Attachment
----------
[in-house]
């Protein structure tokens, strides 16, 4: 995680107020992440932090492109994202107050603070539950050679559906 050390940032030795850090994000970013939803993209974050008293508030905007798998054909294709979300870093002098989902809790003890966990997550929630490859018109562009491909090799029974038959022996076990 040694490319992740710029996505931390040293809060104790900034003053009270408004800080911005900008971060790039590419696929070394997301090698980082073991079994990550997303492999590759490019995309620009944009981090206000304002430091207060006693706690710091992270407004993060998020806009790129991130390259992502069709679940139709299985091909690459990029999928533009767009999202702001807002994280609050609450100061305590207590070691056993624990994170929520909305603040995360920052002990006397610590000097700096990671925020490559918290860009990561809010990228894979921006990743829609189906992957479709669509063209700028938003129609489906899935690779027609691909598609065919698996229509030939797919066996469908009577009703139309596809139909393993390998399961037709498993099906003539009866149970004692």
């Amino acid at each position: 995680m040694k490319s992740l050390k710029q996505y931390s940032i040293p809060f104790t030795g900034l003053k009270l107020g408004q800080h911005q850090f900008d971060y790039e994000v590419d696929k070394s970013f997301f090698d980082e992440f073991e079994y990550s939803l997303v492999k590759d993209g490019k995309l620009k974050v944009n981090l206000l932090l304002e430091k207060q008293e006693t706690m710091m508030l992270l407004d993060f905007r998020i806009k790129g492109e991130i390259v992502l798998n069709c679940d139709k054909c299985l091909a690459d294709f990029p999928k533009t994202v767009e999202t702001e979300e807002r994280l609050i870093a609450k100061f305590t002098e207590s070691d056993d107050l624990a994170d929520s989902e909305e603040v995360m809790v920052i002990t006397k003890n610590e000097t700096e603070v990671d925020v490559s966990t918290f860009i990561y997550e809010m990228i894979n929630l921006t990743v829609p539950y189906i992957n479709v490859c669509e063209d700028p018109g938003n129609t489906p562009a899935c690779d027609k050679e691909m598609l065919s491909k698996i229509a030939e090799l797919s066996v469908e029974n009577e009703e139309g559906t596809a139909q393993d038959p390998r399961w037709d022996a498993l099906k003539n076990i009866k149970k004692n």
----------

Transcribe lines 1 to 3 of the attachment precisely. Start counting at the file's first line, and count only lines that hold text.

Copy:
[in-house]
């Protein structure tokens, strides 16, 4: 995680107020992440932090492109994202107050603070539950050679559906 050390940032030795850090994000970013939803993209974050008293508030905007798998054909294709979300870093002098989902809790003890966990997550929630490859018109562009491909090799029974038959022996076990 040694490319992740710029996505931390040293809060104790900034003053009270408004800080911005900008971060790039590419696929070394997301090698980082073991079994990550997303492999590759490019995309620009944009981090206000304002430091207060006693706690710091992270407004993060998020806009790129991130390259992502069709679940139709299985091909690459990029999928533009767009999202702001807002994280609050609450100061305590207590070691056993624990994170929520909305603040995360920052002990006397610590000097700096990671925020490559918290860009990561809010990228894979921006990743829609189906992957479709669509063209700028938003129609489906899935690779027609691909598609065919698996229509030939797919066996469908009577009703139309596809139909393993390998399961037709498993099906003539009866149970004692």
């Amino acid at each position: 995680m040694k490319s992740l050390k710029q996505y931390s940032i040293p809060f104790t030795g900034l003053k009270l107020g408004q800080h911005q850090f900008d971060y790039e994000v590419d696929k070394s970013f997301f090698d980082e992440f073991e079994y990550s939803l997303v492999k590759d993209g490019k995309l620009k974050v944009n981090l206000l932090l304002e430091k207060q008293e006693t706690m710091m508030l992270l407004d993060f905007r998020i806009k790129g492109e991130i390259v992502l798998n069709c679940d139709k054909c299985l091909a690459d294709f990029p999928k533009t994202v767009e999202t702001e979300e807002r994280l609050i870093a609450k100061f305590t002098e207590s070691d056993d107050l624990a994170d929520s989902e909305e603040v995360m809790v920052i002990t006397k003890n610590e000097t700096e603070v990671d925020v490559s966990t918290f860009i990561y997550e809010m990228i894979n929630l921006t990743v829609p539950y189906i992957n479709v490859c669509e063209d700028p018109g938003n129609t489906p562009a899935c690779d027609k050679e691909m598609l065919s491909k698996i229509a030939e090799l797919s066996v469908e029974n009577e009703e139309g559906t596809a139909q393993d038959p390998r399961w037709d022996a498993l099906k003539n076990i009866k149970k004692n």